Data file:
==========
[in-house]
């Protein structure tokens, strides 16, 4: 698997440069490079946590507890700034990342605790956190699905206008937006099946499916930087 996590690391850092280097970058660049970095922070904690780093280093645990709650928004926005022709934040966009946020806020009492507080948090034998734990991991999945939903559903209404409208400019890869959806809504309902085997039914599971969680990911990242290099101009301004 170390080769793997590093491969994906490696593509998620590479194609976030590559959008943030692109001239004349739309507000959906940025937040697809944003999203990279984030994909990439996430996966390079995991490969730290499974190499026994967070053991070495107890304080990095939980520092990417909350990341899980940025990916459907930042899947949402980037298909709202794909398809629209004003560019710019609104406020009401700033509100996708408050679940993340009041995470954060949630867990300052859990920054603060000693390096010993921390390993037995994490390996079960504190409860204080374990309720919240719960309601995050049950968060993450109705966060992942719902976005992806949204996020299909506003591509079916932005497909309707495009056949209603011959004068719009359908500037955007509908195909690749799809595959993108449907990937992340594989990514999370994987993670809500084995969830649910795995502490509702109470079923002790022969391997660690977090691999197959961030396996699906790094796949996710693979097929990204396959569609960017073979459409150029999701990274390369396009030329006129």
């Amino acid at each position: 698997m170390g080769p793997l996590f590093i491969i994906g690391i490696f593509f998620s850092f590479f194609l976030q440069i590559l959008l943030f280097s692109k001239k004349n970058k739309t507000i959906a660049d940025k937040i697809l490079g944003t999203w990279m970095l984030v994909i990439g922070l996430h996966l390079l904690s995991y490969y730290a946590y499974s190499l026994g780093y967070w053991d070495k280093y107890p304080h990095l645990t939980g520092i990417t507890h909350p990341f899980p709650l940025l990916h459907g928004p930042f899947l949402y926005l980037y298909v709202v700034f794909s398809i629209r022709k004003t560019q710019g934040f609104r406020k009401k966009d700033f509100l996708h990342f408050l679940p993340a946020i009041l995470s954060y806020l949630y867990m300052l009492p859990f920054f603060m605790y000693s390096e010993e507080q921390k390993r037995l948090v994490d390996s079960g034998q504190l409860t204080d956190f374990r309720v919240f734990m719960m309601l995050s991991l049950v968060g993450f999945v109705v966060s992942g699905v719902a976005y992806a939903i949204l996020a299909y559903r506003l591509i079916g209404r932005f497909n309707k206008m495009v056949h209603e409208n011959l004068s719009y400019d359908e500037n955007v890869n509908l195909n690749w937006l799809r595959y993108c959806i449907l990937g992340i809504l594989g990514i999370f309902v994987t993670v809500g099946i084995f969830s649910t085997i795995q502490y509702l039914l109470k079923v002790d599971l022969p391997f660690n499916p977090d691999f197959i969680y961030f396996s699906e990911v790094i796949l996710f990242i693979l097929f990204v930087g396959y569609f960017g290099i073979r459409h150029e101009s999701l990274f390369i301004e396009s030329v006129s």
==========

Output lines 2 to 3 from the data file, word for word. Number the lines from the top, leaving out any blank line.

């Protein structure tokens, strides 16, 4: 698997440069490079946590507890700034990342605790956190699905206008937006099946499916930087 996590690391850092280097970058660049970095922070904690780093280093645990709650928004926005022709934040966009946020806020009492507080948090034998734990991991999945939903559903209404409208400019890869959806809504309902085997039914599971969680990911990242290099101009301004 170390080769793997590093491969994906490696593509998620590479194609976030590559959008943030692109001239004349739309507000959906940025937040697809944003999203990279984030994909990439996430996966390079995991490969730290499974190499026994967070053991070495107890304080990095939980520092990417909350990341899980940025990916459907930042899947949402980037298909709202794909398809629209004003560019710019609104406020009401700033509100996708408050679940993340009041995470954060949630867990300052859990920054603060000693390096010993921390390993037995994490390996079960504190409860204080374990309720919240719960309601995050049950968060993450109705966060992942719902976005992806949204996020299909506003591509079916932005497909309707495009056949209603011959004068719009359908500037955007509908195909690749799809595959993108449907990937992340594989990514999370994987993670809500084995969830649910795995502490509702109470079923002790022969391997660690977090691999197959961030396996699906790094796949996710693979097929990204396959569609960017073979459409150029999701990274390369396009030329006129």
């Amino acid at each position: 698997m170390g080769p793997l996590f590093i491969i994906g690391i490696f593509f998620s850092f590479f194609l976030q440069i590559l959008l943030f280097s692109k001239k004349n970058k739309t507000i959906a660049d940025k937040i697809l490079g944003t999203w990279m970095l984030v994909i990439g922070l996430h996966l390079l904690s995991y490969y730290a946590y499974s190499l026994g780093y967070w053991d070495k280093y107890p304080h990095l645990t939980g520092i990417t507890h909350p990341f899980p709650l940025l990916h459907g928004p930042f899947l949402y926005l980037y298909v709202v700034f794909s398809i629209r022709k004003t560019q710019g934040f609104r406020k009401k966009d700033f509100l996708h990342f408050l679940p993340a946020i009041l995470s954060y806020l949630y867990m300052l009492p859990f920054f603060m605790y000693s390096e010993e507080q921390k390993r037995l948090v994490d390996s079960g034998q504190l409860t204080d956190f374990r309720v919240f734990m719960m309601l995050s991991l049950v968060g993450f999945v109705v966060s992942g699905v719902a976005y992806a939903i949204l996020a299909y559903r506003l591509i079916g209404r932005f497909n309707k206008m495009v056949h209603e409208n011959l004068s719009y400019d359908e500037n955007v890869n509908l195909n690749w937006l799809r595959y993108c959806i449907l990937g992340i809504l594989g990514i999370f309902v994987t993670v809500g099946i084995f969830s649910t085997i795995q502490y509702l039914l109470k079923v002790d599971l022969p391997f660690n499916p977090d691999f197959i969680y961030f396996s699906e990911v790094i796949l996710f990242i693979l097929f990204v930087g396959y569609f960017g290099i073979r459409h150029e101009s999701l990274f390369i301004e396009s030329v006129s």